Optical character recognition for equipment calibration
Until the 20th century, drug manufacturers weren’t obliged to stick to standardized regulatory requirements, which meant uncomplicated production.
Things changed, and today, pharmaceutical manufacturers, research and testing laboratories, and distributors must consider regulatory requirements in order to avoid reputational and financial damage.
Pharma organizations are facing various challenges associated with inventory and production monitoring, equipment calibration, sanitary control, stability testing, clinical trials, and other industry-specific procedures. These require considerable resource-allocation, strategic planning, and non-stop, accurate monitoring.
In this short overview, we will be discussing equipment calibration and how to facilitate this procedure.
Drug manufacturers are using laboratory and production equipment, as well as automated analytical systems. Gauges, autoclaves, scales, centrifuges, chambers, refrigerators, pyrometers, tachometers, and other mechanical and electronic instruments must be routinely inspected and calibrated.
Pharmaceutical manufacturers neglecting accepted regulatory requirements deal with serious consequences. These include reputational and financial losses, as well as resource-intense legal proceedings.
Equipment calibration includes activities grouped into four phases:
- Design qualification
- Installation qualification
- Operational qualification
- Performance qualification
Equipment calibration must meet certain requisitions, outlined by:
- GMP Guidelines
- FDA 21 CFR part 211 CGMP
- FDA 21 CFR part 820 Quality System Regulation
- GAMP Good Practice Guide, Calibration Management
- USP General Chapter <1058>
One of the key legislative regulations in the United States is the FDA law by the Food & Drug Administration. The current FDA CGMP (Good Manufacturing Practice regulations) require the laboratory equipment to be properly calibrated at certain predefined intervals in accordance with an established program of scheduled routine inspections (21 CFR 211.68; 21 CFR 211.160).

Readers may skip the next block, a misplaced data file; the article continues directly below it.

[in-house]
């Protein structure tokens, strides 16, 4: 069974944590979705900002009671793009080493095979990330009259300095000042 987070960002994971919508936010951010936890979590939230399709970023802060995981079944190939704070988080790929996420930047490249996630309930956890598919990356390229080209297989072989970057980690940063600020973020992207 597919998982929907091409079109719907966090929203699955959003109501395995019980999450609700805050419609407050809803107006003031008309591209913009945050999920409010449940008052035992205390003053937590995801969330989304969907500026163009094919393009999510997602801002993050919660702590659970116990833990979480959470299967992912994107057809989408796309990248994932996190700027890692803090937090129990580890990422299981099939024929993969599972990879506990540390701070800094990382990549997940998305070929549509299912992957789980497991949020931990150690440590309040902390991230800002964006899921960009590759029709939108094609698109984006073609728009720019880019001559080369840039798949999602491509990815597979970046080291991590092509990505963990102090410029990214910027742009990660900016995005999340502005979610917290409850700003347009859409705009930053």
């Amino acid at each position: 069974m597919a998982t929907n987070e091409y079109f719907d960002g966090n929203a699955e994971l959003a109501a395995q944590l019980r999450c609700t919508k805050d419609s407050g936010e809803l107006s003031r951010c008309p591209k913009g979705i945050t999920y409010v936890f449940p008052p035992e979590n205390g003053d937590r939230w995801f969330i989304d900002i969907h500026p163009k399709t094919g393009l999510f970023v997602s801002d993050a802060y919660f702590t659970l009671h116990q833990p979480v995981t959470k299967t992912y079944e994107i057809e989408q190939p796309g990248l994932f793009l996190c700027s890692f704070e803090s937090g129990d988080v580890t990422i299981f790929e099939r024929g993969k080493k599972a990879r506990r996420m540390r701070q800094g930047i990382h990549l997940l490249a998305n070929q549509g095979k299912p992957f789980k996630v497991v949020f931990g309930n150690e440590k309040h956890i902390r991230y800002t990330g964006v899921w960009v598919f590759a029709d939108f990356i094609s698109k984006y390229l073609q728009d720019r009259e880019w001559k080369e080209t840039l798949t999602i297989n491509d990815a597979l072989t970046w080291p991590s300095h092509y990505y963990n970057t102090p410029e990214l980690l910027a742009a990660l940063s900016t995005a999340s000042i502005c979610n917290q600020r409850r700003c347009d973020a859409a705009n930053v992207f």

According to the mentioned legislative standard:
- Laboratory and production equipment should be routinely calibrated and inspected to assure appropriate performance
- Any devices not meeting established specifications shall not be used
Other important industry regulations include GMP, GAMP, and USP standards.
As to GMP regulations:
- All equipment should be routinely calibrated and inspected
- All records should be maintained properly
- The statuses should be always known and verifiable
- The devices not meeting calibration criteria should not be used
According to GAMP regulations:
- Calibration documentation must be properly stored and retained
- Calibration records must include detailed information on potential, procedures used, test conducted, as well as dates and signatures
According to USP regulations:
- Drug manufacturers must establish appropriate practices to address equipment calibration
- Pharmaceutical manufacturers must maintain supportive documentation
Optical character recognition to process documentation
Most importantly, poorly performed routine checkups might cause potential danger to the consumer’s health. If the utilized devices aren’t reliable, the finished pharmaceutical products are likely therapeutically inefficient and harmful.
What’s more, irresponsibly conducted obligatory inspections might provoke reputational and financial damage. If the used apparatus isn’t applicable, the liable pharmaceutical company might lose considerable resources repeatedly inspecting, servicing, calibration, or replacing that apparatus.
Since most pharmaceutical manufacturers and distributors are not yet ready to abandon handwritten records, equipment examination as well as calibration comes with traditionally paper-based supportive documentation. And with handwritten records, the digitization as well as centralization of important control parameters becomes intricate and inefficient.